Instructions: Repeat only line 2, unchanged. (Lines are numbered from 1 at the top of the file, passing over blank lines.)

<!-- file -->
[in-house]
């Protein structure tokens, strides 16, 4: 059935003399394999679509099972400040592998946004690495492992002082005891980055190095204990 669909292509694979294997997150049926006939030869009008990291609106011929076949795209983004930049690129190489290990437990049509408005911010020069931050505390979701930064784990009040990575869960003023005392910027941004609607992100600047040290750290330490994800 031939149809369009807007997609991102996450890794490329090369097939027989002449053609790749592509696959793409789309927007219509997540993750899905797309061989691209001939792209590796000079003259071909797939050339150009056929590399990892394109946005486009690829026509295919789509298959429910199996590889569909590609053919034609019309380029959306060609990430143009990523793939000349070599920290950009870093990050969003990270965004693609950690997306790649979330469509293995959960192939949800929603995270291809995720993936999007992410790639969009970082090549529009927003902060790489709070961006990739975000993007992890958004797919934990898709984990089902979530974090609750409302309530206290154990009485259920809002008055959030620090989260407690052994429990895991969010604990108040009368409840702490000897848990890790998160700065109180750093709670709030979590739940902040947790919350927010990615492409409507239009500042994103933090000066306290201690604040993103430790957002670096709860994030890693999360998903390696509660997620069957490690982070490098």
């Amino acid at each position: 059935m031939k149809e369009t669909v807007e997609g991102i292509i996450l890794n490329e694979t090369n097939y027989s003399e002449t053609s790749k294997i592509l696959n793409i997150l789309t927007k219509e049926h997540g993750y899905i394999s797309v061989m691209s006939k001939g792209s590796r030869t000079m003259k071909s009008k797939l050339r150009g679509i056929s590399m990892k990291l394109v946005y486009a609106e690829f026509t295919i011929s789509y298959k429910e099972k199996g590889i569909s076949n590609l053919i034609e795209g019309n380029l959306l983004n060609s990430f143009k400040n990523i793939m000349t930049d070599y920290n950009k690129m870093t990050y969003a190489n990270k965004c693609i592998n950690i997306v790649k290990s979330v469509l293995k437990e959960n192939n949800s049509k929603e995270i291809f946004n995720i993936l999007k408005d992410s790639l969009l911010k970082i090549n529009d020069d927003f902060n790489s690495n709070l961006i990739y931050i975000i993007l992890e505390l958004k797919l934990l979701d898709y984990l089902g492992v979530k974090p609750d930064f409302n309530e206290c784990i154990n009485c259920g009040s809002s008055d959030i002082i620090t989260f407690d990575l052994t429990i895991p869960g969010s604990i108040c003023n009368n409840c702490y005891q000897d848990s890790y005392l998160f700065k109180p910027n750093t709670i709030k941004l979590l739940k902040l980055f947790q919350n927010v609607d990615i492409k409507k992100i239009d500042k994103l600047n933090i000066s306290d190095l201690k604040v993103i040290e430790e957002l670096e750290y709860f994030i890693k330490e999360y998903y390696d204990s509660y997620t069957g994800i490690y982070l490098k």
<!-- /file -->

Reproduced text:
């Protein structure tokens, strides 16, 4: 059935003399394999679509099972400040592998946004690495492992002082005891980055190095204990 669909292509694979294997997150049926006939030869009008990291609106011929076949795209983004930049690129190489290990437990049509408005911010020069931050505390979701930064784990009040990575869960003023005392910027941004609607992100600047040290750290330490994800 031939149809369009807007997609991102996450890794490329090369097939027989002449053609790749592509696959793409789309927007219509997540993750899905797309061989691209001939792209590796000079003259071909797939050339150009056929590399990892394109946005486009690829026509295919789509298959429910199996590889569909590609053919034609019309380029959306060609990430143009990523793939000349070599920290950009870093990050969003990270965004693609950690997306790649979330469509293995959960192939949800929603995270291809995720993936999007992410790639969009970082090549529009927003902060790489709070961006990739975000993007992890958004797919934990898709984990089902979530974090609750409302309530206290154990009485259920809002008055959030620090989260407690052994429990895991969010604990108040009368409840702490000897848990890790998160700065109180750093709670709030979590739940902040947790919350927010990615492409409507239009500042994103933090000066306290201690604040993103430790957002670096709860994030890693999360998903390696509660997620069957490690982070490098």